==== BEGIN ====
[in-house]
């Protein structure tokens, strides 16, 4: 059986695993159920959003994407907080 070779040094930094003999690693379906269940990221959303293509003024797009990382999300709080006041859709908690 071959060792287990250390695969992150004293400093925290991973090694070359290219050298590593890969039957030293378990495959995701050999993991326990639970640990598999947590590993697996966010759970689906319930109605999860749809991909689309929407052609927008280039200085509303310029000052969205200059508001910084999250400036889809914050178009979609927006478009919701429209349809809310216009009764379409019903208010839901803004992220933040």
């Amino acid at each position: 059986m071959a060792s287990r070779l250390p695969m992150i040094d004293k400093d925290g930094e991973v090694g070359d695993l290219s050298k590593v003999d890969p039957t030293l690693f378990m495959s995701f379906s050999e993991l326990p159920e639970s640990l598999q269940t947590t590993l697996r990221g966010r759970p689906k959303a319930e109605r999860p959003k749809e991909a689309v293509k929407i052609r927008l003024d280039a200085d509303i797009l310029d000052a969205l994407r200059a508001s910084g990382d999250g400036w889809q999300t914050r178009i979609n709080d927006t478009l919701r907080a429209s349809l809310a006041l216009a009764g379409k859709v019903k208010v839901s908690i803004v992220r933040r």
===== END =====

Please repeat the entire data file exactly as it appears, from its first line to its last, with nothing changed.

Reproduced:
[in-house]
């Protein structure tokens, strides 16, 4: 059986695993159920959003994407907080 070779040094930094003999690693379906269940990221959303293509003024797009990382999300709080006041859709908690 071959060792287990250390695969992150004293400093925290991973090694070359290219050298590593890969039957030293378990495959995701050999993991326990639970640990598999947590590993697996966010759970689906319930109605999860749809991909689309929407052609927008280039200085509303310029000052969205200059508001910084999250400036889809914050178009979609927006478009919701429209349809809310216009009764379409019903208010839901803004992220933040």
């Amino acid at each position: 059986m071959a060792s287990r070779l250390p695969m992150i040094d004293k400093d925290g930094e991973v090694g070359d695993l290219s050298k590593v003999d890969p039957t030293l690693f378990m495959s995701f379906s050999e993991l326990p159920e639970s640990l598999q269940t947590t590993l697996r990221g966010r759970p689906k959303a319930e109605r999860p959003k749809e991909a689309v293509k929407i052609r927008l003024d280039a200085d509303i797009l310029d000052a969205l994407r200059a508001s910084g990382d999250g400036w889809q999300t914050r178009i979609n709080d927006t478009l919701r907080a429209s349809l809310a006041l216009a009764g379409k859709v019903k208010v839901s908690i803004v992220r933040r």